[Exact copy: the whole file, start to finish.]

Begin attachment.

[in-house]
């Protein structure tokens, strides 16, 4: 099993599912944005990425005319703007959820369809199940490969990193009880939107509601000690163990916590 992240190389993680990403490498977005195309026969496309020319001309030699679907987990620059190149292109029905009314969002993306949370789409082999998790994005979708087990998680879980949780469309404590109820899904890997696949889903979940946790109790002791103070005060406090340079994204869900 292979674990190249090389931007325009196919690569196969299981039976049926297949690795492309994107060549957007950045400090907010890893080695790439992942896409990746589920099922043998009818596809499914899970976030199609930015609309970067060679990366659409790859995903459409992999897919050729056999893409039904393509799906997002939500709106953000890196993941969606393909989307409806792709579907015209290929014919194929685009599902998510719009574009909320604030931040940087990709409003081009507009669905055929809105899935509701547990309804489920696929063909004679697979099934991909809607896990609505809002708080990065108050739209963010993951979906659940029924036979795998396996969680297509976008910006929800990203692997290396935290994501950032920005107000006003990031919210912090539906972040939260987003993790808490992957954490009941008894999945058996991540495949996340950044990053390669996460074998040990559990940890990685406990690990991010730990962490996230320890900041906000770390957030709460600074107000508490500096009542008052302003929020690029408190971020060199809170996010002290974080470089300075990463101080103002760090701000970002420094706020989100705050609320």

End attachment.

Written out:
[in-house]
């Protein structure tokens, strides 16, 4: 099993599912944005990425005319703007959820369809199940490969990193009880939107509601000690163990916590 992240190389993680990403490498977005195309026969496309020319001309030699679907987990620059190149292109029905009314969002993306949370789409082999998790994005979708087990998680879980949780469309404590109820899904890997696949889903979940946790109790002791103070005060406090340079994204869900 292979674990190249090389931007325009196919690569196969299981039976049926297949690795492309994107060549957007950045400090907010890893080695790439992942896409990746589920099922043998009818596809499914899970976030199609930015609309970067060679990366659409790859995903459409992999897919050729056999893409039904393509799906997002939500709106953000890196993941969606393909989307409806792709579907015209290929014919194929685009599902998510719009574009909320604030931040940087990709409003081009507009669905055929809105899935509701547990309804489920696929063909004679697979099934991909809607896990609505809002708080990065108050739209963010993951979906659940029924036979795998396996969680297509976008910006929800990203692997290396935290994501950032920005107000006003990031919210912090539906972040939260987003993790808490992957954490009941008894999945058996991540495949996340950044990053390669996460074998040990559990940890990685406990690990991010730990962490996230320890900041906000770390957030709460600074107000508490500096009542008052302003929020690029408190971020060199809170996010002290974080470089300075990463101080103002760090701000970002420094706020989100705050609320």